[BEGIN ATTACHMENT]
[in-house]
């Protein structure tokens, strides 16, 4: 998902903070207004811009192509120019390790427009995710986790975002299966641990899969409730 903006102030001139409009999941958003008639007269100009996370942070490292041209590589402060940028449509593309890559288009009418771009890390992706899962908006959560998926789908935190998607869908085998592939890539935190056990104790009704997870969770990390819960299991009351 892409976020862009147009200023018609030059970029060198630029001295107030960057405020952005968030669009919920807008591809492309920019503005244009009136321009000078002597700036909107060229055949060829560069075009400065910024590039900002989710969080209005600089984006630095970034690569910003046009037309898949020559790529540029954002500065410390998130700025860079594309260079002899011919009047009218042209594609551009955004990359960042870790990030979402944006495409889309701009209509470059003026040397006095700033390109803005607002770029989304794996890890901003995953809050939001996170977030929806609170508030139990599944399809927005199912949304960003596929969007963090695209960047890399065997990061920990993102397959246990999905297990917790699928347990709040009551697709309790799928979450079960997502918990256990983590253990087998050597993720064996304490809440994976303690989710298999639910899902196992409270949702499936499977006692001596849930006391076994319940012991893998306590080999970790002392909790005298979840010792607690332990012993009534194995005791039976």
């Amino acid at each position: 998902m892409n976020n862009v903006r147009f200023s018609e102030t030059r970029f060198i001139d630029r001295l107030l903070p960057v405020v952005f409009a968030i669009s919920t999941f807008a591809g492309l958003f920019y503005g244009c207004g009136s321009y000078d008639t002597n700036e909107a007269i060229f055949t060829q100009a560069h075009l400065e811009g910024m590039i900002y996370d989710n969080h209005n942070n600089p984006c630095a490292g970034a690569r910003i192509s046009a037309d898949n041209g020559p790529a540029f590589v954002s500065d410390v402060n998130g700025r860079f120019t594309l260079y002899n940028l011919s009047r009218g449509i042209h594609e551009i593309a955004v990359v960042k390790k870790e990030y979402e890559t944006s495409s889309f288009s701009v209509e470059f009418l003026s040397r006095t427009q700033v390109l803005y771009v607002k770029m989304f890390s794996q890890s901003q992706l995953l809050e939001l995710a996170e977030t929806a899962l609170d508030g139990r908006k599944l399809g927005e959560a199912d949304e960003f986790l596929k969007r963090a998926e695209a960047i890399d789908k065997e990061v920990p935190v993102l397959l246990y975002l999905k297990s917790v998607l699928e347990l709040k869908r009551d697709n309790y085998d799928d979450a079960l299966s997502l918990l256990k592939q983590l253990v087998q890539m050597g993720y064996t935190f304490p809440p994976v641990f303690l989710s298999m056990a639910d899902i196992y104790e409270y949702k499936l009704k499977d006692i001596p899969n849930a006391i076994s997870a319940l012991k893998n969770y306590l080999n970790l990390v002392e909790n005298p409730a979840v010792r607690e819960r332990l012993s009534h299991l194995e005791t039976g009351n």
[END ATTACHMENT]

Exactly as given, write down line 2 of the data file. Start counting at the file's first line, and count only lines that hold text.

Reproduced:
């Protein structure tokens, strides 16, 4: 998902903070207004811009192509120019390790427009995710986790975002299966641990899969409730 903006102030001139409009999941958003008639007269100009996370942070490292041209590589402060940028449509593309890559288009009418771009890390992706899962908006959560998926789908935190998607869908085998592939890539935190056990104790009704997870969770990390819960299991009351 892409976020862009147009200023018609030059970029060198630029001295107030960057405020952005968030669009919920807008591809492309920019503005244009009136321009000078002597700036909107060229055949060829560069075009400065910024590039900002989710969080209005600089984006630095970034690569910003046009037309898949020559790529540029954002500065410390998130700025860079594309260079002899011919009047009218042209594609551009955004990359960042870790990030979402944006495409889309701009209509470059003026040397006095700033390109803005607002770029989304794996890890901003995953809050939001996170977030929806609170508030139990599944399809927005199912949304960003596929969007963090695209960047890399065997990061920990993102397959246990999905297990917790699928347990709040009551697709309790799928979450079960997502918990256990983590253990087998050597993720064996304490809440994976303690989710298999639910899902196992409270949702499936499977006692001596849930006391076994319940012991893998306590080999970790002392909790005298979840010792607690332990012993009534194995005791039976």